One of the scariest things about the novel coronavirus is just how unpredictable the way it affects different people can be. When it comes to people being hospitalized for COVID-19, however, there’s one chronic health condition that is behind the bulk of the hospitalizations in New York City and it has nothing to do with respiratory illness.
Instead, scientists report that obesity is the biggest chronic factor behind hospitalizations with coronavirus, although age remains the single biggest factor behind admissions overall.
It’s an extremely helpful finding as scientists have been trying to determine for months why the disease is manifesting itself in such different ways around the world.
The study’s lead author said that obesity had a stronger association with critical illness than many types of pulmonary or cardiovascular disease. They reached this conclusion after studying 4,103 New Yorkers with coronavirus, although the paper has not yet been peer reviewed.
It’s the biggest case series in the country so far, and the researchers’ aim was to shed more light on which patients have the greatest risk of hospitalization in order to better triage patients and anticipate their medical needs. Half of the patients studied were admitted to a hospital.
In the study, obesity was measured as a person’s weight relative their height using a metric scale; a body mass index of 30 or greater was considered obese.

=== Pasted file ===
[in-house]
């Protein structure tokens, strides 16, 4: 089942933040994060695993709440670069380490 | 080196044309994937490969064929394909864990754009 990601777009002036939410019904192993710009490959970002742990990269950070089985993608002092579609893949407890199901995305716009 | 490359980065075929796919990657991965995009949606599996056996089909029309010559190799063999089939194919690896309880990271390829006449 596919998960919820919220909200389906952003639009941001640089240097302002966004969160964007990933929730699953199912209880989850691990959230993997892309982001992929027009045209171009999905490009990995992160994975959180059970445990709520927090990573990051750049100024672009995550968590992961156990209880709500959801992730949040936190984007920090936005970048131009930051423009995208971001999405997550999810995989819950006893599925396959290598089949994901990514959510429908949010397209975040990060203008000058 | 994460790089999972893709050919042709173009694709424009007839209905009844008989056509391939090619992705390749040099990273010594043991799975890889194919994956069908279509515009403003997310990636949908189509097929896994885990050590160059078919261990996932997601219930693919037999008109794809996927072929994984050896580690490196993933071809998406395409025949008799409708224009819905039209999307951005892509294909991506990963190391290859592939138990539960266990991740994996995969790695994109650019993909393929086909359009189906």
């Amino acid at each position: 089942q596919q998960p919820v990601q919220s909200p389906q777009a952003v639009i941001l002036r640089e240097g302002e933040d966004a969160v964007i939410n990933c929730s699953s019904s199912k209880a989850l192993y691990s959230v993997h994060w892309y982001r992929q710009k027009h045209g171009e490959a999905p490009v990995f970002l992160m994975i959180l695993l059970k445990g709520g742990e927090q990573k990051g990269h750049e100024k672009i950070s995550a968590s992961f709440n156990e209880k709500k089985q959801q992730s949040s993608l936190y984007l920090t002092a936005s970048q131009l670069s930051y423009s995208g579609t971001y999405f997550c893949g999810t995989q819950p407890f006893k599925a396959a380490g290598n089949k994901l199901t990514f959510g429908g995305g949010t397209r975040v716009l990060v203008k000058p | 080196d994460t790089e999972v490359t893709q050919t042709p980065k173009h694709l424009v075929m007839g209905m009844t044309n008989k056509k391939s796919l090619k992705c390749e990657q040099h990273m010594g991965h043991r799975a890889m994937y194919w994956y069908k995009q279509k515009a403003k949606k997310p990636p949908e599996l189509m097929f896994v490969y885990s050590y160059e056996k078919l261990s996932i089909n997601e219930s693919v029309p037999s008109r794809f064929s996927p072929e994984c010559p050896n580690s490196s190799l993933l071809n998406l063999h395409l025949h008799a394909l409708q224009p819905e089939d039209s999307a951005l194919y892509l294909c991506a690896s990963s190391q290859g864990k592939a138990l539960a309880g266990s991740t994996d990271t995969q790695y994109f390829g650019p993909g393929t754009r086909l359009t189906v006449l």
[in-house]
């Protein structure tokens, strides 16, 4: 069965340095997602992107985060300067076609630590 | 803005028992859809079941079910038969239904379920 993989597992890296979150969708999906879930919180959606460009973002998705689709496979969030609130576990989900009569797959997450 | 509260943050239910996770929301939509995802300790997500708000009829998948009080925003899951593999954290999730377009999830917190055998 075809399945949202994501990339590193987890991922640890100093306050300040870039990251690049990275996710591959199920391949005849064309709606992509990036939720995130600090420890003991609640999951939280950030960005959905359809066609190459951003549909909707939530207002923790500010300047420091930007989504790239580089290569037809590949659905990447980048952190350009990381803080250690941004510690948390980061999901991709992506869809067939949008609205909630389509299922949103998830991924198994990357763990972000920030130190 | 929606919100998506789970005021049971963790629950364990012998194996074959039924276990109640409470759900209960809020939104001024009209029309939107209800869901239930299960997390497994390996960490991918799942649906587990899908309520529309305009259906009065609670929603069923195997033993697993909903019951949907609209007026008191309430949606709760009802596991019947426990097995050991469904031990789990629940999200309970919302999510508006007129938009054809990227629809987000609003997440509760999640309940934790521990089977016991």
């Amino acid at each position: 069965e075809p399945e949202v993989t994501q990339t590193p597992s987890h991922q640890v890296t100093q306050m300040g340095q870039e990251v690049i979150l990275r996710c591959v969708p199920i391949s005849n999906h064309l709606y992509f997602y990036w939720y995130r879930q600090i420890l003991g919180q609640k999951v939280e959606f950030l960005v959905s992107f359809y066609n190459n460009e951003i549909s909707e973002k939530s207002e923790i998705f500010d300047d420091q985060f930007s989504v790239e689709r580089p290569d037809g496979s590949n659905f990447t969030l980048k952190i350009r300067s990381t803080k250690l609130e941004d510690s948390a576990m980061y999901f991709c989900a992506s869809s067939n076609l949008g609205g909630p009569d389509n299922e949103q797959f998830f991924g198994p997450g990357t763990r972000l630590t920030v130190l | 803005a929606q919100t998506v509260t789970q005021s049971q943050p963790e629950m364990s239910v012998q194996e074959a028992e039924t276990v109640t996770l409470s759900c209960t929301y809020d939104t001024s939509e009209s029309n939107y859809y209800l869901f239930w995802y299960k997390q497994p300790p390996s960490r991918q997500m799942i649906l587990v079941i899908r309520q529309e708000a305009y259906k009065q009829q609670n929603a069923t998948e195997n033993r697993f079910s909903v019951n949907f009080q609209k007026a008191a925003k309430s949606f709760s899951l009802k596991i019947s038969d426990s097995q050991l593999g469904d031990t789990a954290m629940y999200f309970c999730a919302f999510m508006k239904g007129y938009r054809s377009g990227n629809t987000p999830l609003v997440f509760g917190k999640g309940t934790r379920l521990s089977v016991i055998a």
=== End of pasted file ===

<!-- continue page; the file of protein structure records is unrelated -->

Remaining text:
The big role obesity appears to be playing could indicate that high inflammation in patients can make their experience worse. Obesity is generally associated with inflammation, and inflammation has been cited as a possible factor of the disease in several studies.
This finding coincides with what other studies have found, with experts warning that the risk to Americans from the virus is compounded by the high obesity rates in the U.S. compared to places like China and South Korea.
A different study carried out by NYU Langone Health found that patients younger than 60 had a higher chance of being hospitalized with complications from COVID-19 if they were obese. That study, which appeared in the Clinical Infectious Diseases journal, used data from 3,615 coronavirus patients. Those under 60 with BMIs considered to be obese had twice the likelihood of being admitted to a hospital for critical and acute care.
And while there’s no question that obesity is playing a big role in how people fare with this disease, it’s important not to overlook age, which remains the strongest single risk factor for hospitalization. Those older than 65 are considered to have the highest risk.
The researchers wrote in the study that they were surprised that chronic pulmonary disease and cancer didn’t play a more prominent role in the risk models. And although advanced age might have been the most important predictor for hospitalization, they noted that 54 percent of the people who were hospitalized with the disease were actually younger than 65.
With nearly 40 percent of American adults now considered obese, we could be facing a far worse outcome with coronavirus than other hard-hit countries have experienced. Italy’s obesity rate, for example, is 10 percent, while that of China is just 6 percent.
However, this information shouldn’t give people who are at a healthy weight any reason to be less on guard when it comes to coronavirus. Everyone should consider taking the same precautions, regardless of their weight. This goes far beyond social distancing and wearing protective masks while out and about; it also includes consuming a healthy diet that is rich in fruits and vegetables and doing their best to get some exercise without violating any lockdown orders.
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